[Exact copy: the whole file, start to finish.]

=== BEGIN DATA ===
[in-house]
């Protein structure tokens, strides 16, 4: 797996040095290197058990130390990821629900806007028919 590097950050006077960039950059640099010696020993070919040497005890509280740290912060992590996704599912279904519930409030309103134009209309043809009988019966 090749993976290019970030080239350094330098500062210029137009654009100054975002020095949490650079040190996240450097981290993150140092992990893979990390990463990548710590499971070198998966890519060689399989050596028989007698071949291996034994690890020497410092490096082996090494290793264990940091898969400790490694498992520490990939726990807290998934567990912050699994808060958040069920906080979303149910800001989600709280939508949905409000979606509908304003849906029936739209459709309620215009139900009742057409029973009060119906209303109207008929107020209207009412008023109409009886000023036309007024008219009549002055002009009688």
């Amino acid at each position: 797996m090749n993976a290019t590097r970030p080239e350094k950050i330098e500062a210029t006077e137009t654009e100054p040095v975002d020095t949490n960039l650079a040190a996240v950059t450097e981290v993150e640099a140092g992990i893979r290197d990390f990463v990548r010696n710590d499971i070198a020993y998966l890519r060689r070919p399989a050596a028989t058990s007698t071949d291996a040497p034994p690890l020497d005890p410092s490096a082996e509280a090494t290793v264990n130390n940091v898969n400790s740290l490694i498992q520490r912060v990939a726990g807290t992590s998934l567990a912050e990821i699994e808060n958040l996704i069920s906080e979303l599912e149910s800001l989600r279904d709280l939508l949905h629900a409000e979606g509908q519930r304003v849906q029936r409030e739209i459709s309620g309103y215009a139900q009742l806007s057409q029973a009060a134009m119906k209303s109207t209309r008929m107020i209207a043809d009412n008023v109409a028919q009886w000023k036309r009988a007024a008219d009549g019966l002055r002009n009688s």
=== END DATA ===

[in-house]
């Protein structure tokens, strides 16, 4: 797996040095290197058990130390990821629900806007028919 590097950050006077960039950059640099010696020993070919040497005890509280740290912060992590996704599912279904519930409030309103134009209309043809009988019966 090749993976290019970030080239350094330098500062210029137009654009100054975002020095949490650079040190996240450097981290993150140092992990893979990390990463990548710590499971070198998966890519060689399989050596028989007698071949291996034994690890020497410092490096082996090494290793264990940091898969400790490694498992520490990939726990807290998934567990912050699994808060958040069920906080979303149910800001989600709280939508949905409000979606509908304003849906029936739209459709309620215009139900009742057409029973009060119906209303109207008929107020209207009412008023109409009886000023036309007024008219009549002055002009009688």
């Amino acid at each position: 797996m090749n993976a290019t590097r970030p080239e350094k950050i330098e500062a210029t006077e137009t654009e100054p040095v975002d020095t949490n960039l650079a040190a996240v950059t450097e981290v993150e640099a140092g992990i893979r290197d990390f990463v990548r010696n710590d499971i070198a020993y998966l890519r060689r070919p399989a050596a028989t058990s007698t071949d291996a040497p034994p690890l020497d005890p410092s490096a082996e509280a090494t290793v264990n130390n940091v898969n400790s740290l490694i498992q520490r912060v990939a726990g807290t992590s998934l567990a912050e990821i699994e808060n958040l996704i069920s906080e979303l599912e149910s800001l989600r279904d709280l939508l949905h629900a409000e979606g509908q519930r304003v849906q029936r409030e739209i459709s309620g309103y215009a139900q009742l806007s057409q029973a009060a134009m119906k209303s109207t209309r008929m107020i209207a043809d009412n008023v109409a028919q009886w000023k036309r009988a007024a008219d009549g019966l002055r002009n009688s």